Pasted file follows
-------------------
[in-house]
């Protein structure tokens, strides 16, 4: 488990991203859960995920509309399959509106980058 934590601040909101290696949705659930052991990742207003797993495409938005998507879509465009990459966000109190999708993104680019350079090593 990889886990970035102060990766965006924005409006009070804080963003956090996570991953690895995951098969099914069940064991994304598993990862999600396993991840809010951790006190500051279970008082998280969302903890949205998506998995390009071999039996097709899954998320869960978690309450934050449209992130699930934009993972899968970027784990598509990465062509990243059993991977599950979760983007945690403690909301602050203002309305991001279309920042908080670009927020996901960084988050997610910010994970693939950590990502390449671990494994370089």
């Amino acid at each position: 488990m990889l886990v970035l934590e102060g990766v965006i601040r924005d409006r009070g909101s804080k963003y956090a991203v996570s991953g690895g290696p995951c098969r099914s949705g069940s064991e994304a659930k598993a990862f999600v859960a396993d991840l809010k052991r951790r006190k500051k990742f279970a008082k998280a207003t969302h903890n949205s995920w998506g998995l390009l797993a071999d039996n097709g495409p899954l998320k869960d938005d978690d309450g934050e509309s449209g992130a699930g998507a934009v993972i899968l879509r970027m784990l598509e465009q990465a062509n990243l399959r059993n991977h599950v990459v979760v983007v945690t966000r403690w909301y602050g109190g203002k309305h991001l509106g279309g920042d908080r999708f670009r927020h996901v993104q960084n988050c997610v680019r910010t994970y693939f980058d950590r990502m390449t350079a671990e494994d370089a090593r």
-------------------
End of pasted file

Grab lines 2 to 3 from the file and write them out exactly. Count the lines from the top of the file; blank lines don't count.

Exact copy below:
């Protein structure tokens, strides 16, 4: 488990991203859960995920509309399959509106980058 934590601040909101290696949705659930052991990742207003797993495409938005998507879509465009990459966000109190999708993104680019350079090593 990889886990970035102060990766965006924005409006009070804080963003956090996570991953690895995951098969099914069940064991994304598993990862999600396993991840809010951790006190500051279970008082998280969302903890949205998506998995390009071999039996097709899954998320869960978690309450934050449209992130699930934009993972899968970027784990598509990465062509990243059993991977599950979760983007945690403690909301602050203002309305991001279309920042908080670009927020996901960084988050997610910010994970693939950590990502390449671990494994370089």
């Amino acid at each position: 488990m990889l886990v970035l934590e102060g990766v965006i601040r924005d409006r009070g909101s804080k963003y956090a991203v996570s991953g690895g290696p995951c098969r099914s949705g069940s064991e994304a659930k598993a990862f999600v859960a396993d991840l809010k052991r951790r006190k500051k990742f279970a008082k998280a207003t969302h903890n949205s995920w998506g998995l390009l797993a071999d039996n097709g495409p899954l998320k869960d938005d978690d309450g934050e509309s449209g992130a699930g998507a934009v993972i899968l879509r970027m784990l598509e465009q990465a062509n990243l399959r059993n991977h599950v990459v979760v983007v945690t966000r403690w909301y602050g109190g203002k309305h991001l509106g279309g920042d908080r999708f670009r927020h996901v993104q960084n988050c997610v680019r910010t994970y693939f980058d950590r990502m390449t350079a671990e494994d370089a090593r």